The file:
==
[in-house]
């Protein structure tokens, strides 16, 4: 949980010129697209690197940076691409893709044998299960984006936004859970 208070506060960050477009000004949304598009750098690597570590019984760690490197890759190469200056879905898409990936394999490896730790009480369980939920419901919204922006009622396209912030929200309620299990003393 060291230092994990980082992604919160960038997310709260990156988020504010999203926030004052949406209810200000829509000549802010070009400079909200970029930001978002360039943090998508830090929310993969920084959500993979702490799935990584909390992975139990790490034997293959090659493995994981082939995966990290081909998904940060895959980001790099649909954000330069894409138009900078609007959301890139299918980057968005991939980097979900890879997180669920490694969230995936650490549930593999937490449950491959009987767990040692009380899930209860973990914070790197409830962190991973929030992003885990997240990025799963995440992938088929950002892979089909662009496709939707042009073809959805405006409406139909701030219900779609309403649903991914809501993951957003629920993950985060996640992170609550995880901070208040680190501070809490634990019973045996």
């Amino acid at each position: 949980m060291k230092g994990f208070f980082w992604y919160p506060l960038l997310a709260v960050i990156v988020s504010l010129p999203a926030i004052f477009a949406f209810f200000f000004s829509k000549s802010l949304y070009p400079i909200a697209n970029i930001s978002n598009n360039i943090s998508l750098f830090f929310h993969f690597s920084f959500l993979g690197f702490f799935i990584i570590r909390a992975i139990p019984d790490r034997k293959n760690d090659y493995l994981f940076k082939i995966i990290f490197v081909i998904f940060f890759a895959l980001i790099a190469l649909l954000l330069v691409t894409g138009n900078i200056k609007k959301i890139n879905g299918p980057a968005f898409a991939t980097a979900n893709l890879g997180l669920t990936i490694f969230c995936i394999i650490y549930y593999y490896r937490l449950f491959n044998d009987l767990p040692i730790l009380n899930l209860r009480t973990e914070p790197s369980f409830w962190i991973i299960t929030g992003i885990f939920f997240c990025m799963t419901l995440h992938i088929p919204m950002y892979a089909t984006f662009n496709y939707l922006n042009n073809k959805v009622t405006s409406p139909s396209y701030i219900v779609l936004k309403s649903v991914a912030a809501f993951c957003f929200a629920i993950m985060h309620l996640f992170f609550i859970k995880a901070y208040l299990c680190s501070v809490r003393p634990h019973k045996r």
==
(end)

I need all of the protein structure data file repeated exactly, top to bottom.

[in-house]
């Protein structure tokens, strides 16, 4: 949980010129697209690197940076691409893709044998299960984006936004859970 208070506060960050477009000004949304598009750098690597570590019984760690490197890759190469200056879905898409990936394999490896730790009480369980939920419901919204922006009622396209912030929200309620299990003393 060291230092994990980082992604919160960038997310709260990156988020504010999203926030004052949406209810200000829509000549802010070009400079909200970029930001978002360039943090998508830090929310993969920084959500993979702490799935990584909390992975139990790490034997293959090659493995994981082939995966990290081909998904940060895959980001790099649909954000330069894409138009900078609007959301890139299918980057968005991939980097979900890879997180669920490694969230995936650490549930593999937490449950491959009987767990040692009380899930209860973990914070790197409830962190991973929030992003885990997240990025799963995440992938088929950002892979089909662009496709939707042009073809959805405006409406139909701030219900779609309403649903991914809501993951957003629920993950985060996640992170609550995880901070208040680190501070809490634990019973045996």
């Amino acid at each position: 949980m060291k230092g994990f208070f980082w992604y919160p506060l960038l997310a709260v960050i990156v988020s504010l010129p999203a926030i004052f477009a949406f209810f200000f000004s829509k000549s802010l949304y070009p400079i909200a697209n970029i930001s978002n598009n360039i943090s998508l750098f830090f929310h993969f690597s920084f959500l993979g690197f702490f799935i990584i570590r909390a992975i139990p019984d790490r034997k293959n760690d090659y493995l994981f940076k082939i995966i990290f490197v081909i998904f940060f890759a895959l980001i790099a190469l649909l954000l330069v691409t894409g138009n900078i200056k609007k959301i890139n879905g299918p980057a968005f898409a991939t980097a979900n893709l890879g997180l669920t990936i490694f969230c995936i394999i650490y549930y593999y490896r937490l449950f491959n044998d009987l767990p040692i730790l009380n899930l209860r009480t973990e914070p790197s369980f409830w962190i991973i299960t929030g992003i885990f939920f997240c990025m799963t419901l995440h992938i088929p919204m950002y892979a089909t984006f662009n496709y939707l922006n042009n073809k959805v009622t405006s409406p139909s396209y701030i219900v779609l936004k309403s649903v991914a912030a809501f993951c957003f929200a629920i993950m985060h309620l996640f992170f609550i859970k995880a901070y208040l299990c680190s501070v809490r003393p634990h019973k045996r």